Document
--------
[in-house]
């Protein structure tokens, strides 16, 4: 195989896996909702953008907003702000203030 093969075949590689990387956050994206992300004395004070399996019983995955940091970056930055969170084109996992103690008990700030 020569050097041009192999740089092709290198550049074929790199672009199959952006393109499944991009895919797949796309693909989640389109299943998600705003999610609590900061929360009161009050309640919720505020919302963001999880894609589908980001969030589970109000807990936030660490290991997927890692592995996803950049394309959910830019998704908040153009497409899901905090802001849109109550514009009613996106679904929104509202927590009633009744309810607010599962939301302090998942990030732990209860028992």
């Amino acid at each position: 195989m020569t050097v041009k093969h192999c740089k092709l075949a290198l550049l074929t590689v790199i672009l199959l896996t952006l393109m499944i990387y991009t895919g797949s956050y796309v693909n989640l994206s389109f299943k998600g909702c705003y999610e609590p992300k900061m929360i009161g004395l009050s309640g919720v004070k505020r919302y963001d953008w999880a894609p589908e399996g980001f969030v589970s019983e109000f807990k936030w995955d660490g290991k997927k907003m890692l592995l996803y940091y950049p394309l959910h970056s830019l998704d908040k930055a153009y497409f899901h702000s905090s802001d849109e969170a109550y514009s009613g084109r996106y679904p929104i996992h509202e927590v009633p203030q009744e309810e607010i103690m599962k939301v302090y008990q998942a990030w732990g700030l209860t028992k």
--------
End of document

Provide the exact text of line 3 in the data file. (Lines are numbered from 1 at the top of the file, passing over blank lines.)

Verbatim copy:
């Amino acid at each position: 195989m020569t050097v041009k093969h192999c740089k092709l075949a290198l550049l074929t590689v790199i672009l199959l896996t952006l393109m499944i990387y991009t895919g797949s956050y796309v693909n989640l994206s389109f299943k998600g909702c705003y999610e609590p992300k900061m929360i009161g004395l009050s309640g919720v004070k505020r919302y963001d953008w999880a894609p589908e399996g980001f969030v589970s019983e109000f807990k936030w995955d660490g290991k997927k907003m890692l592995l996803y940091y950049p394309l959910h970056s830019l998704d908040k930055a153009y497409f899901h702000s905090s802001d849109e969170a109550y514009s009613g084109r996106y679904p929104i996992h509202e927590v009633p203030q009744e309810e607010i103690m599962k939301v302090y008990q998942a990030w732990g700030l209860t028992k």